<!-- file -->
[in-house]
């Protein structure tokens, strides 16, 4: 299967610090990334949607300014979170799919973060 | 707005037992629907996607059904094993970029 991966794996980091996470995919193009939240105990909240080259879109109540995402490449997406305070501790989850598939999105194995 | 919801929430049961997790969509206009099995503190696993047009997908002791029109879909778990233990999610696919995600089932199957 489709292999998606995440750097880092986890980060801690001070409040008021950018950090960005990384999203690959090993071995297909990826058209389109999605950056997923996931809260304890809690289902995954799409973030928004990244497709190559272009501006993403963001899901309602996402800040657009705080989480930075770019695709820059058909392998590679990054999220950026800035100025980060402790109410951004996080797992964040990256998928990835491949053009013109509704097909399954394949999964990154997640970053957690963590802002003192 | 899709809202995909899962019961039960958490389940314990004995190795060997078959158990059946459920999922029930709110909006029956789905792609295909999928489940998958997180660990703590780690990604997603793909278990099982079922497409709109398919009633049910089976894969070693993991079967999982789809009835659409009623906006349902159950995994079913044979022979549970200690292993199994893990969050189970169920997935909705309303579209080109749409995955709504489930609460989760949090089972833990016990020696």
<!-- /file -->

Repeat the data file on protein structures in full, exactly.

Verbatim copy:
[in-house]
């Protein structure tokens, strides 16, 4: 299967610090990334949607300014979170799919973060 | 707005037992629907996607059904094993970029 991966794996980091996470995919193009939240105990909240080259879109109540995402490449997406305070501790989850598939999105194995 | 919801929430049961997790969509206009099995503190696993047009997908002791029109879909778990233990999610696919995600089932199957 489709292999998606995440750097880092986890980060801690001070409040008021950018950090960005990384999203690959090993071995297909990826058209389109999605950056997923996931809260304890809690289902995954799409973030928004990244497709190559272009501006993403963001899901309602996402800040657009705080989480930075770019695709820059058909392998590679990054999220950026800035100025980060402790109410951004996080797992964040990256998928990835491949053009013109509704097909399954394949999964990154997640970053957690963590802002003192 | 899709809202995909899962019961039960958490389940314990004995190795060997078959158990059946459920999922029930709110909006029956789905792609295909999928489940998958997180660990703590780690990604997603793909278990099982079922497409709109398919009633049910089976894969070693993991079967999982789809009835659409009623906006349902159950995994079913044979022979549970200690292993199994893990969050189970169920997935909705309303579209080109749409995955709504489930609460989760949090089972833990016990020696």